Within an area of responsibility, I use pages to organize my individual projects. Each page contains a project, and since projects have many action items and reference materials associated with them, I add these to the project's page. The following illustration shows a page from my Social Activities area of responsibility called "Annual Summer Picnic." Action items and reference materials associated with this project are listed on the page.

Action items and links to reference materials on a page

Small Projects     Some of my projects are small and aren't associated with a particular area of responsibility. My notebook would quickly get out of hand if I had to create a new area of responsibility for each little project. For example, I need to get new tires for my car. That's just a few action items: check prices, call the shop to make an appointment. To solve this problem I created a section and named it "General" to contain all my small projects. The following illustration shows the General area of responsibility in my notes.

Small projects in their own notebook section


When a small project falls within an area of responsibility but is so small it doesn't warrant its own page, create an area on the Overview page for the area of responsibility for noting very small projects with only one or two action items. You can also add a heading for small projects to your stationery for Overview pages.

Large Projects     Sometimes, what starts off as a small project ends up growing into a much larger project. For example, if the annual summer picnic were to involve OneNote clubs from across the country, it would require a great deal more organization, and might become its own area of responsibility. OneNote provides the flexibility to grow projects as their scope increases. Larger projects often require more than one page to contain all their action items, reference materials, and so on. Therefore, I add subpages grouped with the main project page. If a project gets so large it warrants its own area of responsibility, all I have to do is create a section and move all the pages for the project into the new section.

Using note flags to denote projects and actions

David Allen suggests basic categories for keeping track of details pertinent to your work. His suggestions include a "Next Actions" list, a "Waiting For" list and a "Projects" list. Action items and the projects they pertain to are perfectly suited for note flags. Whenever I have an action item, an issue, or I'm waiting on information for something in order to be able to proceed with a project, I mark it with a note flag. I've customized three note flags to reflect these categories:

  • Action: Marked by a blue check box, this flag denotes action items. Once I've completed an action, I select the check box.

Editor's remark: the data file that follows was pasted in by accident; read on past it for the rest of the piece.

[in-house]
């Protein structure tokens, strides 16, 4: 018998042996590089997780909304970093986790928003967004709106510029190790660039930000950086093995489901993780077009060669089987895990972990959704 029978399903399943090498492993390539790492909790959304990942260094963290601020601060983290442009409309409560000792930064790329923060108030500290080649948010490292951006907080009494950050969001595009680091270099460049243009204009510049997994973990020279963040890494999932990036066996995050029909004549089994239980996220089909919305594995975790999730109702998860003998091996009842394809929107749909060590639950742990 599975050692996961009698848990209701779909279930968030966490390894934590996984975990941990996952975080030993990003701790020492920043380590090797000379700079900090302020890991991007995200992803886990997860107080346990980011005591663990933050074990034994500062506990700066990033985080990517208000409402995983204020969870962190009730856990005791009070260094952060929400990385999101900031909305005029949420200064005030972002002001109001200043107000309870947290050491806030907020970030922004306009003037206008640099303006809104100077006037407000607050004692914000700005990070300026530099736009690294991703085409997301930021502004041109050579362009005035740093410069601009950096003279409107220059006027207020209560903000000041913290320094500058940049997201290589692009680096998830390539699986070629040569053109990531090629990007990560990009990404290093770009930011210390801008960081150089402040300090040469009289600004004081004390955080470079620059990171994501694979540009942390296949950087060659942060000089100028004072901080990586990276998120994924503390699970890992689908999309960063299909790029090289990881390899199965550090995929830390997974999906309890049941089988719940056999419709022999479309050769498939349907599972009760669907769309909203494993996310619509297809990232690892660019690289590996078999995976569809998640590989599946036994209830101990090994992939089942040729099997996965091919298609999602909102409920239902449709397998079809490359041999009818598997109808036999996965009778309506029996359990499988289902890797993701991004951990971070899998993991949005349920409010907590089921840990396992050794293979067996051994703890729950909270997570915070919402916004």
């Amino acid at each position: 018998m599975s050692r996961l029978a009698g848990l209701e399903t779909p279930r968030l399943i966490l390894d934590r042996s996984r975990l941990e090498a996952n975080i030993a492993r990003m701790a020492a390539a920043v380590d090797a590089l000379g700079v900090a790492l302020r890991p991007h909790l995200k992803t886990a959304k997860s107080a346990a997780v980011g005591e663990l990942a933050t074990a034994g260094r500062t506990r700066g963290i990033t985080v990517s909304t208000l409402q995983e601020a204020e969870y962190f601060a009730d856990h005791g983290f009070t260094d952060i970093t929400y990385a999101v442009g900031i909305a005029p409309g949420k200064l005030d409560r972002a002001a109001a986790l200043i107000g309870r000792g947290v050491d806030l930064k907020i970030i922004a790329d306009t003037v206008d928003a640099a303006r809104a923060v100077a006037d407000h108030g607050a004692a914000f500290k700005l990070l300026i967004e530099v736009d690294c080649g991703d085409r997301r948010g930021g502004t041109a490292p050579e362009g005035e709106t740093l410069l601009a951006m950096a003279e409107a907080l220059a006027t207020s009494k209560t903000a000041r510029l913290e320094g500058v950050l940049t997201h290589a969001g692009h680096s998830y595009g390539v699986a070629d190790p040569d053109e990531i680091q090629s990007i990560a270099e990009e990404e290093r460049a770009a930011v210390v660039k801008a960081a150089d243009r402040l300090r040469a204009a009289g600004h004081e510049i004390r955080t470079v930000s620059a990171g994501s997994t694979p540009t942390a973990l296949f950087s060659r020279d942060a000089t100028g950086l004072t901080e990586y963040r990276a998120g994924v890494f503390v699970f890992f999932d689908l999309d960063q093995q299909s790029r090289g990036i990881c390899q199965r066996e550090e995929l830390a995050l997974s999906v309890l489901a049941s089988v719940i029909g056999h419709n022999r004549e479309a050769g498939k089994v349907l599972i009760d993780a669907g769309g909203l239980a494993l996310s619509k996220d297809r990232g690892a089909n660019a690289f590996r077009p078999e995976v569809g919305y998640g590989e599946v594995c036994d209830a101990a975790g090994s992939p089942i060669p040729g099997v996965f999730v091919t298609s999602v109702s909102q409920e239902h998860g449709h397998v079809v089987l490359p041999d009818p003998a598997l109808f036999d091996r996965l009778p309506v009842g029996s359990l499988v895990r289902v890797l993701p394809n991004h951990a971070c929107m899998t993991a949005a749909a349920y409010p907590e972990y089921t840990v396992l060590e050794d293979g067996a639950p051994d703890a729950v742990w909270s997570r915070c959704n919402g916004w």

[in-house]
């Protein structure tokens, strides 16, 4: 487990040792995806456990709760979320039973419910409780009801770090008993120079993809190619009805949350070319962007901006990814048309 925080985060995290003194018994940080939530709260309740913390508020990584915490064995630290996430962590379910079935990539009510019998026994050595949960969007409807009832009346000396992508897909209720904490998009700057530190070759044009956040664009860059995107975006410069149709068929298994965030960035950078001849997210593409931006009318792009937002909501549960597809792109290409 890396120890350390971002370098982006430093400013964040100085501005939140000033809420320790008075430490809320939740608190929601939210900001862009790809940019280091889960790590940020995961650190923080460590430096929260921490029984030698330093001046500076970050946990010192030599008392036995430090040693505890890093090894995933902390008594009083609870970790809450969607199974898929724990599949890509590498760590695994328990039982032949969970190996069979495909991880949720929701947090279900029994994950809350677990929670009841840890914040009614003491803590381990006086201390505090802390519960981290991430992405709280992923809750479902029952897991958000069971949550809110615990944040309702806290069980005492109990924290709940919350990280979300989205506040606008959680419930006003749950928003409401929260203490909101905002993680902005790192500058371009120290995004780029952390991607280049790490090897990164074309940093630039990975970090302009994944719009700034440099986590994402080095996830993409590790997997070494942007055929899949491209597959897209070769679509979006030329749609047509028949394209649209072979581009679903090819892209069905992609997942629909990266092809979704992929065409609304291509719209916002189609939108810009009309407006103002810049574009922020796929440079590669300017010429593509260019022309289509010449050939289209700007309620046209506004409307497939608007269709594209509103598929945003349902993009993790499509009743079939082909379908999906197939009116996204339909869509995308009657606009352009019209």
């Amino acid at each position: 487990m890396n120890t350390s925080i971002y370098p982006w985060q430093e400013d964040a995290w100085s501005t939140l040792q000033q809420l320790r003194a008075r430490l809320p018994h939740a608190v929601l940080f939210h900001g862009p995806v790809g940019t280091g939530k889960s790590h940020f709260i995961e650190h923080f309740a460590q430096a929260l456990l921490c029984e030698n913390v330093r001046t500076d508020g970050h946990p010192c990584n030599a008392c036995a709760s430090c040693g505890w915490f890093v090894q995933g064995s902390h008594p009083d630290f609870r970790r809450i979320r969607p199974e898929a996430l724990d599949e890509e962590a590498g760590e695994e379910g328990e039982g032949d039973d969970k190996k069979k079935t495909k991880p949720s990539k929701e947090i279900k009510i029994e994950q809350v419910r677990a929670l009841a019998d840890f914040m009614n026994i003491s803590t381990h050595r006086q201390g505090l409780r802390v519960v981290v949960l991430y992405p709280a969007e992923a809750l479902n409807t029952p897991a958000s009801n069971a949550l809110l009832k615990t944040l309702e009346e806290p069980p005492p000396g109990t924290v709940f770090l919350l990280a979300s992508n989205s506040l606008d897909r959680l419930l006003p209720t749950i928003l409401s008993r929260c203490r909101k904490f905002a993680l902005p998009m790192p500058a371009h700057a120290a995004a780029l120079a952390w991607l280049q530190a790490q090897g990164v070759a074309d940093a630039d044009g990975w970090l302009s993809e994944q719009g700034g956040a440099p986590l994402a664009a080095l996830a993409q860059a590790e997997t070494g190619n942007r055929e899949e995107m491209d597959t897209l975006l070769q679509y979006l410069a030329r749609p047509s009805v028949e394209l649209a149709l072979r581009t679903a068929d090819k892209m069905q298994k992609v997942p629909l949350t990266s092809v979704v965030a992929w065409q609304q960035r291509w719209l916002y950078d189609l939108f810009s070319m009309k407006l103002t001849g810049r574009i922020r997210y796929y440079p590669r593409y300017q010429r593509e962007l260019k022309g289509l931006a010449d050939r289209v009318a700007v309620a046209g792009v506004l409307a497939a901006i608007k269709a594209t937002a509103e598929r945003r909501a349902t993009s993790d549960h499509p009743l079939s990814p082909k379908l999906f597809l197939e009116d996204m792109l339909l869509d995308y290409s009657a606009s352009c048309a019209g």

• Waiting: Marked by a yellow check box, denotes material I'm waiting for someone else to deliver. I select the check box as these are delivered.
  • Projects: Marked by a green sun note flag, this flag denotes anything that's considered a project.

Note flags are great for reviewing your projects and action items on a regular basis. Even though I arrange all my projects into pages and subpages, marking them with a note flag allows me to run a note flag summary and see a list of all my projects in one place. Likewise for action items: Note flags make reviewing my action items on a weekly basis a breeze. The note flags summary makes it easy to spot action items within a project, within an area of responsibility (section) or across several areas of responsibilities (several different sections).

Using OneNote to fit your individual style

What I've described here is just one of many ways to use OneNote to achieve David Allen's workflow processing. The beauty of OneNote is that it allows you to organize and customize it to fit the way you work best. The flexibility provided by sections, pages, subpages and note flags give you many ways to organize your areas of responsibility, projects and action items. If the system I've described doesn't work perfectly for you, I encourage you to experiment with OneNote and David Allen's productivity systems to find your own method for implementing the workflow processing system. Then you, too, can use OneNote to be more productive and spend the rest of your time having fun!

Gareth Howell is a Program Manager with the Windows Media Foundation Technology group at Microsoft. Much of his time is spent on the audio and video features in the next version of Microsoft Windows.

David Allen is an author and creator of productivity improvement programs for professionals. You can read more about The David Allen Company at

Applies to:
OneNote 2003